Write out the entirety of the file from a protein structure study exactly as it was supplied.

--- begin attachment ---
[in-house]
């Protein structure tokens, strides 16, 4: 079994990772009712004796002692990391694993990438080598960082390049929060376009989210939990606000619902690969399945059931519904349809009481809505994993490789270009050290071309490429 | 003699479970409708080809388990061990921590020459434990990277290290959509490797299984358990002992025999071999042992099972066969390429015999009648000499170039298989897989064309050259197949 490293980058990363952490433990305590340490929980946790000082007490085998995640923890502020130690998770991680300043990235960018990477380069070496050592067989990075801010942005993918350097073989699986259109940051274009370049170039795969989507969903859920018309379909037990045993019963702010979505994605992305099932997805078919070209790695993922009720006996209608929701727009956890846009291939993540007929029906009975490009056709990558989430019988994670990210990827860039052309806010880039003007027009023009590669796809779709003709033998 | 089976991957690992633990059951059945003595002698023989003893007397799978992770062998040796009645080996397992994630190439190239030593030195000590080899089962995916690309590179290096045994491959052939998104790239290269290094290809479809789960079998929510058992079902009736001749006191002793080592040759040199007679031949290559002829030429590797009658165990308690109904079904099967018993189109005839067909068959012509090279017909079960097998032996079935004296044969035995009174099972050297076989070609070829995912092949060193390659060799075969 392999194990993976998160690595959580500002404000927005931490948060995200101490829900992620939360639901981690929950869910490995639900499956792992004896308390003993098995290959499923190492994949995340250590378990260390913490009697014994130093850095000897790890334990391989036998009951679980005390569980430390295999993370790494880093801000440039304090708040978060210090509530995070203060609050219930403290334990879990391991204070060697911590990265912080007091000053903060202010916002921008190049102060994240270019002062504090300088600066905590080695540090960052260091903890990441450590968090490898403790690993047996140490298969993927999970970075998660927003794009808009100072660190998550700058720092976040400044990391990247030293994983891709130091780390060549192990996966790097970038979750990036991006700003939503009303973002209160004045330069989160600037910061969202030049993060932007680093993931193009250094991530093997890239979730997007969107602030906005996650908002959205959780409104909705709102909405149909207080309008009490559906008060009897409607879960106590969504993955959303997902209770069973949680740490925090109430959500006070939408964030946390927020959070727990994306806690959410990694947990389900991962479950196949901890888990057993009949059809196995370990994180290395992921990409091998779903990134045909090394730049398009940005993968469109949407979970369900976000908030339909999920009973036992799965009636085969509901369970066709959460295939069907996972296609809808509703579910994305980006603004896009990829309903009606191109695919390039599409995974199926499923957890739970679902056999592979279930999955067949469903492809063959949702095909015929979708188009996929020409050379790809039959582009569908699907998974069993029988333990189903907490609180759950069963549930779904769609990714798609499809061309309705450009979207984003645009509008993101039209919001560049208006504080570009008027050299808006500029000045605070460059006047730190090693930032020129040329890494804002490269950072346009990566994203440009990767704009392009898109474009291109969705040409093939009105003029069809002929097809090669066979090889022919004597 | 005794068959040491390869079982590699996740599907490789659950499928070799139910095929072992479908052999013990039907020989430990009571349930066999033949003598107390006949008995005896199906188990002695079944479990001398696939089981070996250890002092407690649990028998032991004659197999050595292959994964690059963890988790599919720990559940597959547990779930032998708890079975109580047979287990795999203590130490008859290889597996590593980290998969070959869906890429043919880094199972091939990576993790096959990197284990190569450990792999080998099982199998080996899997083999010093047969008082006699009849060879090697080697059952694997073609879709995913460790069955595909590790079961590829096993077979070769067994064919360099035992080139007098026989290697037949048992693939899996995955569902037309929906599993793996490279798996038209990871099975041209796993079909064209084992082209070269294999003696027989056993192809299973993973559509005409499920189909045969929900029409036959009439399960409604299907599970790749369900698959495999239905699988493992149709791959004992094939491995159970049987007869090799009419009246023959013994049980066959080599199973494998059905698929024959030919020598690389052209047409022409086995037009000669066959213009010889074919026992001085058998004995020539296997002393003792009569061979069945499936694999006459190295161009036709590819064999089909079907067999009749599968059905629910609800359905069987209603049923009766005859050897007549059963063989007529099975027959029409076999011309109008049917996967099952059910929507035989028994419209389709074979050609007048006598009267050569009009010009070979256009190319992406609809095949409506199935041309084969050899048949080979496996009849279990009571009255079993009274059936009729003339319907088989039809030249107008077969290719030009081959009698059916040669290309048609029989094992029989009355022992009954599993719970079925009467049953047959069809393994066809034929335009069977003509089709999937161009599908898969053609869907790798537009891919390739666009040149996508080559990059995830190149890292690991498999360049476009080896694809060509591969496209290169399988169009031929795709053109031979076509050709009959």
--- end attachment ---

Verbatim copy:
[in-house]
């Protein structure tokens, strides 16, 4: 079994990772009712004796002692990391694993990438080598960082390049929060376009989210939990606000619902690969399945059931519904349809009481809505994993490789270009050290071309490429 | 003699479970409708080809388990061990921590020459434990990277290290959509490797299984358990002992025999071999042992099972066969390429015999009648000499170039298989897989064309050259197949 490293980058990363952490433990305590340490929980946790000082007490085998995640923890502020130690998770991680300043990235960018990477380069070496050592067989990075801010942005993918350097073989699986259109940051274009370049170039795969989507969903859920018309379909037990045993019963702010979505994605992305099932997805078919070209790695993922009720006996209608929701727009956890846009291939993540007929029906009975490009056709990558989430019988994670990210990827860039052309806010880039003007027009023009590669796809779709003709033998 | 089976991957690992633990059951059945003595002698023989003893007397799978992770062998040796009645080996397992994630190439190239030593030195000590080899089962995916690309590179290096045994491959052939998104790239290269290094290809479809789960079998929510058992079902009736001749006191002793080592040759040199007679031949290559002829030429590797009658165990308690109904079904099967018993189109005839067909068959012509090279017909079960097998032996079935004296044969035995009174099972050297076989070609070829995912092949060193390659060799075969 392999194990993976998160690595959580500002404000927005931490948060995200101490829900992620939360639901981690929950869910490995639900499956792992004896308390003993098995290959499923190492994949995340250590378990260390913490009697014994130093850095000897790890334990391989036998009951679980005390569980430390295999993370790494880093801000440039304090708040978060210090509530995070203060609050219930403290334990879990391991204070060697911590990265912080007091000053903060202010916002921008190049102060994240270019002062504090300088600066905590080695540090960052260091903890990441450590968090490898403790690993047996140490298969993927999970970075998660927003794009808009100072660190998550700058720092976040400044990391990247030293994983891709130091780390060549192990996966790097970038979750990036991006700003939503009303973002209160004045330069989160600037910061969202030049993060932007680093993931193009250094991530093997890239979730997007969107602030906005996650908002959205959780409104909705709102909405149909207080309008009490559906008060009897409607879960106590969504993955959303997902209770069973949680740490925090109430959500006070939408964030946390927020959070727990994306806690959410990694947990389900991962479950196949901890888990057993009949059809196995370990994180290395992921990409091998779903990134045909090394730049398009940005993968469109949407979970369900976000908030339909999920009973036992799965009636085969509901369970066709959460295939069907996972296609809808509703579910994305980006603004896009990829309903009606191109695919390039599409995974199926499923957890739970679902056999592979279930999955067949469903492809063959949702095909015929979708188009996929020409050379790809039959582009569908699907998974069993029988333990189903907490609180759950069963549930779904769609990714798609499809061309309705450009979207984003645009509008993101039209919001560049208006504080570009008027050299808006500029000045605070460059006047730190090693930032020129040329890494804002490269950072346009990566994203440009990767704009392009898109474009291109969705040409093939009105003029069809002929097809090669066979090889022919004597 | 005794068959040491390869079982590699996740599907490789659950499928070799139910095929072992479908052999013990039907020989430990009571349930066999033949003598107390006949008995005896199906188990002695079944479990001398696939089981070996250890002092407690649990028998032991004659197999050595292959994964690059963890988790599919720990559940597959547990779930032998708890079975109580047979287990795999203590130490008859290889597996590593980290998969070959869906890429043919880094199972091939990576993790096959990197284990190569450990792999080998099982199998080996899997083999010093047969008082006699009849060879090697080697059952694997073609879709995913460790069955595909590790079961590829096993077979070769067994064919360099035992080139007098026989290697037949048992693939899996995955569902037309929906599993793996490279798996038209990871099975041209796993079909064209084992082209070269294999003696027989056993192809299973993973559509005409499920189909045969929900029409036959009439399960409604299907599970790749369900698959495999239905699988493992149709791959004992094939491995159970049987007869090799009419009246023959013994049980066959080599199973494998059905698929024959030919020598690389052209047409022409086995037009000669066959213009010889074919026992001085058998004995020539296997002393003792009569061979069945499936694999006459190295161009036709590819064999089909079907067999009749599968059905629910609800359905069987209603049923009766005859050897007549059963063989007529099975027959029409076999011309109008049917996967099952059910929507035989028994419209389709074979050609007048006598009267050569009009010009070979256009190319992406609809095949409506199935041309084969050899048949080979496996009849279990009571009255079993009274059936009729003339319907088989039809030249107008077969290719030009081959009698059916040669290309048609029989094992029989009355022992009954599993719970079925009467049953047959069809393994066809034929335009069977003509089709999937161009599908898969053609869907790798537009891919390739666009040149996508080559990059995830190149890292690991498999360049476009080896694809060509591969496209290169399988169009031929795709053109031979076509050709009959």